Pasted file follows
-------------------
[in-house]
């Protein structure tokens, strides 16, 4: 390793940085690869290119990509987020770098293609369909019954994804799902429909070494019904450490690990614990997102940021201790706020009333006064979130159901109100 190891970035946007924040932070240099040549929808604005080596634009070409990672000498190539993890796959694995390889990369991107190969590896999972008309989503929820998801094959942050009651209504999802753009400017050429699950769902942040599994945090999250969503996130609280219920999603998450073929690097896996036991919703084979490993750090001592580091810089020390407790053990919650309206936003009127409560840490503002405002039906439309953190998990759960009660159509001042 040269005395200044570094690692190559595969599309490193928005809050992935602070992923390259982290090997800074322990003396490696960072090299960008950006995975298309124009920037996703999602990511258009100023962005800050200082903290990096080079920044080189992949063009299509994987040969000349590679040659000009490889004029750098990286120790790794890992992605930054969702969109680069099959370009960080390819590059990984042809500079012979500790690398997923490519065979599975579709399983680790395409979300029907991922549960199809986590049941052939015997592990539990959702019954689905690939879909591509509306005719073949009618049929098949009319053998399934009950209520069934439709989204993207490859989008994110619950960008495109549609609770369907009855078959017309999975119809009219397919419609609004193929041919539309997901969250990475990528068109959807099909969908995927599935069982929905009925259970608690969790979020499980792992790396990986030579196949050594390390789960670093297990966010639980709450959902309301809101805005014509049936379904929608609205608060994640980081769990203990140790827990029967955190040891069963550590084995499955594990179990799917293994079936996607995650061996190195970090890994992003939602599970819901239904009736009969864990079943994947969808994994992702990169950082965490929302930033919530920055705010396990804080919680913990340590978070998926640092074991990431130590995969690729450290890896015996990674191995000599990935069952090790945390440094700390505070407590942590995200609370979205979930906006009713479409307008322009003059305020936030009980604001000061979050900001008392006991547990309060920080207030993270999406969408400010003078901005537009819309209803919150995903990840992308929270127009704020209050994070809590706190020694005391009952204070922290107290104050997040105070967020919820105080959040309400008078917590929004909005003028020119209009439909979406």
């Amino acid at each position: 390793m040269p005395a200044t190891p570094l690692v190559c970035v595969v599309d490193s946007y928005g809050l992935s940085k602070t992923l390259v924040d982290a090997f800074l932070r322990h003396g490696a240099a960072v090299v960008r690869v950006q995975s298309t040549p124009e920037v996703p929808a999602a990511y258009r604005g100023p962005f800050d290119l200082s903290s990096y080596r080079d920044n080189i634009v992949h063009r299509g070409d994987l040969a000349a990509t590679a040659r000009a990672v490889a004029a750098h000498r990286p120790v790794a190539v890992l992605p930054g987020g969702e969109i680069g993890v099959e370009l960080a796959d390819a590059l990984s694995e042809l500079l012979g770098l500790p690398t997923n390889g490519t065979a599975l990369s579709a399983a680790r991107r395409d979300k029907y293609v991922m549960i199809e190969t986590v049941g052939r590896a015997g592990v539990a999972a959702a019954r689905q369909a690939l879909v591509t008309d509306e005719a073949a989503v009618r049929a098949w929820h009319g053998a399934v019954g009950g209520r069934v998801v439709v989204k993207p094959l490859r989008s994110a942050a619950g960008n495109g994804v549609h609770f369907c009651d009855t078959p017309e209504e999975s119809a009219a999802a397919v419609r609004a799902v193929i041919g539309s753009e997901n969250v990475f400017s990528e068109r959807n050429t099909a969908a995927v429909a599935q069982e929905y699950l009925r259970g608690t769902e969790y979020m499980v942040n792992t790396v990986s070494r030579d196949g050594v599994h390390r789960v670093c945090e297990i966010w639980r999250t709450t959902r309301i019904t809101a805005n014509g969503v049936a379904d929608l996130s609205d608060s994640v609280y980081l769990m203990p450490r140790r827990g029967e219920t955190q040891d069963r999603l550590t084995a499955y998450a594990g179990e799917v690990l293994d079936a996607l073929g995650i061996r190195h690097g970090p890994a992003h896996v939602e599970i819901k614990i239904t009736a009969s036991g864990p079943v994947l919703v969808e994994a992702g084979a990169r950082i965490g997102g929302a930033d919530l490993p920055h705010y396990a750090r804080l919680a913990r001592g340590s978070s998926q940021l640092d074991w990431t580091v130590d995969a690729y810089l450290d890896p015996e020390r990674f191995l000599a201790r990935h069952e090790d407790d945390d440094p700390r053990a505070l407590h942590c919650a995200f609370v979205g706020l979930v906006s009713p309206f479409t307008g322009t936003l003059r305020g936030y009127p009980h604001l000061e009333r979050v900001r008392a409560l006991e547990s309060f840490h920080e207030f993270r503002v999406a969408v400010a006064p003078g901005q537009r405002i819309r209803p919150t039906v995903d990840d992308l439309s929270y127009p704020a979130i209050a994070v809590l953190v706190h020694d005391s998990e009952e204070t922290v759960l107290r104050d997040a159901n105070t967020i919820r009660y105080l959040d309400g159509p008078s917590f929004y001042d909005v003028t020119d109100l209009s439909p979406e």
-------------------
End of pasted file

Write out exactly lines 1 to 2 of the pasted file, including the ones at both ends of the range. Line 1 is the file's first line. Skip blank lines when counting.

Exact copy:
[in-house]
């Protein structure tokens, strides 16, 4: 390793940085690869290119990509987020770098293609369909019954994804799902429909070494019904450490690990614990997102940021201790706020009333006064979130159901109100 190891970035946007924040932070240099040549929808604005080596634009070409990672000498190539993890796959694995390889990369991107190969590896999972008309989503929820998801094959942050009651209504999802753009400017050429699950769902942040599994945090999250969503996130609280219920999603998450073929690097896996036991919703084979490993750090001592580091810089020390407790053990919650309206936003009127409560840490503002405002039906439309953190998990759960009660159509001042 040269005395200044570094690692190559595969599309490193928005809050992935602070992923390259982290090997800074322990003396490696960072090299960008950006995975298309124009920037996703999602990511258009100023962005800050200082903290990096080079920044080189992949063009299509994987040969000349590679040659000009490889004029750098990286120790790794890992992605930054969702969109680069099959370009960080390819590059990984042809500079012979500790690398997923490519065979599975579709399983680790395409979300029907991922549960199809986590049941052939015997592990539990959702019954689905690939879909591509509306005719073949009618049929098949009319053998399934009950209520069934439709989204993207490859989008994110619950960008495109549609609770369907009855078959017309999975119809009219397919419609609004193929041919539309997901969250990475990528068109959807099909969908995927599935069982929905009925259970608690969790979020499980792992790396990986030579196949050594390390789960670093297990966010639980709450959902309301809101805005014509049936379904929608609205608060994640980081769990203990140790827990029967955190040891069963550590084995499955594990179990799917293994079936996607995650061996190195970090890994992003939602599970819901239904009736009969864990079943994947969808994994992702990169950082965490929302930033919530920055705010396990804080919680913990340590978070998926640092074991990431130590995969690729450290890896015996990674191995000599990935069952090790945390440094700390505070407590942590995200609370979205979930906006009713479409307008322009003059305020936030009980604001000061979050900001008392006991547990309060920080207030993270999406969408400010003078901005537009819309209803919150995903990840992308929270127009704020209050994070809590706190020694005391009952204070922290107290104050997040105070967020919820105080959040309400008078917590929004909005003028020119209009439909979406």